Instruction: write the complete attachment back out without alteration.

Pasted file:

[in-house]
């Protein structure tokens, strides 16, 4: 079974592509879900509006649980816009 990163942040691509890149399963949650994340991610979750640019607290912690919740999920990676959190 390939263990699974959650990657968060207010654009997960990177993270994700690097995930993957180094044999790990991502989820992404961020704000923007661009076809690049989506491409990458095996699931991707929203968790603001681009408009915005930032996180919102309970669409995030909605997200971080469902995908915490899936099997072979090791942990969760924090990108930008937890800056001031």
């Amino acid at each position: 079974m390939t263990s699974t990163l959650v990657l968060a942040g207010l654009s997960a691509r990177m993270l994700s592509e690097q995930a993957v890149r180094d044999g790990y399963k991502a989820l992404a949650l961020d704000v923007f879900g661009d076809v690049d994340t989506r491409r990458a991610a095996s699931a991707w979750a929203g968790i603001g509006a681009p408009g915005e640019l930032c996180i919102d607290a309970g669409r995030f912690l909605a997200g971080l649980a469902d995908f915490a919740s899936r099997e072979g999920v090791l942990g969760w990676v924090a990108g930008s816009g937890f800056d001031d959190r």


[in-house]
């Protein structure tokens, strides 16, 4: 079974592509879900509006649980816009 990163942040691509890149399963949650994340991610979750640019607290912690919740999920990676959190 390939263990699974959650990657968060207010654009997960990177993270994700690097995930993957180094044999790990991502989820992404961020704000923007661009076809690049989506491409990458095996699931991707929203968790603001681009408009915005930032996180919102309970669409995030909605997200971080469902995908915490899936099997072979090791942990969760924090990108930008937890800056001031």
């Amino acid at each position: 079974m390939t263990s699974t990163l959650v990657l968060a942040g207010l654009s997960a691509r990177m993270l994700s592509e690097q995930a993957v890149r180094d044999g790990y399963k991502a989820l992404a949650l961020d704000v923007f879900g661009d076809v690049d994340t989506r491409r990458a991610a095996s699931a991707w979750a929203g968790i603001g509006a681009p408009g915005e640019l930032c996180i919102d607290a309970g669409r995030f912690l909605a997200g971080l649980a469902d995908f915490a919740s899936r099997e072979g999920v090791l942990g969760w990676v924090a990108g930008s816009g937890f800056d001031d959190r």